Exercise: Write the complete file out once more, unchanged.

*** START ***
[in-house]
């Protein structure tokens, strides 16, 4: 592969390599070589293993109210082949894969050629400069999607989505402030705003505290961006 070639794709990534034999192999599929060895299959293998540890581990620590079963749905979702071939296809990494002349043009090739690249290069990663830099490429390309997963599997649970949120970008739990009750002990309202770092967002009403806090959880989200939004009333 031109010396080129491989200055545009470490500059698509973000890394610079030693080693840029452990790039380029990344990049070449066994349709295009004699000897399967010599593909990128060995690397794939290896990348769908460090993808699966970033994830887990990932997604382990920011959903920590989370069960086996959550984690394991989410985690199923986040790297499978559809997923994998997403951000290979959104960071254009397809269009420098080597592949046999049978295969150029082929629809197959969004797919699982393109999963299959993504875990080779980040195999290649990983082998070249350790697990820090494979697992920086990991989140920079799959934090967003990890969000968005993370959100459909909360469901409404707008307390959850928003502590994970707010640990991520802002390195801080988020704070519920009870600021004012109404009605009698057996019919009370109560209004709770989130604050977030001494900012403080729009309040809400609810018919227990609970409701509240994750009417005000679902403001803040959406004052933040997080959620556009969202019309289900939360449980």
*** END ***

[in-house]
């Protein structure tokens, strides 16, 4: 592969390599070589293993109210082949894969050629400069999607989505402030705003505290961006 070639794709990534034999192999599929060895299959293998540890581990620590079963749905979702071939296809990494002349043009090739690249290069990663830099490429390309997963599997649970949120970008739990009750002990309202770092967002009403806090959880989200939004009333 031109010396080129491989200055545009470490500059698509973000890394610079030693080693840029452990790039380029990344990049070449066994349709295009004699000897399967010599593909990128060995690397794939290896990348769908460090993808699966970033994830887990990932997604382990920011959903920590989370069960086996959550984690394991989410985690199923986040790297499978559809997923994998997403951000290979959104960071254009397809269009420098080597592949046999049978295969150029082929629809197959969004797919699982393109999963299959993504875990080779980040195999290649990983082998070249350790697990820090494979697992920086990991989140920079799959934090967003990890969000968005993370959100459909909360469901409404707008307390959850928003502590994970707010640990991520802002390195801080988020704070519920009870600021004012109404009605009698057996019919009370109560209004709770989130604050977030001494900012403080729009309040809400609810018919227990609970409701509240994750009417005000679902403001803040959406004052933040997080959620556009969202019309289900939360449980």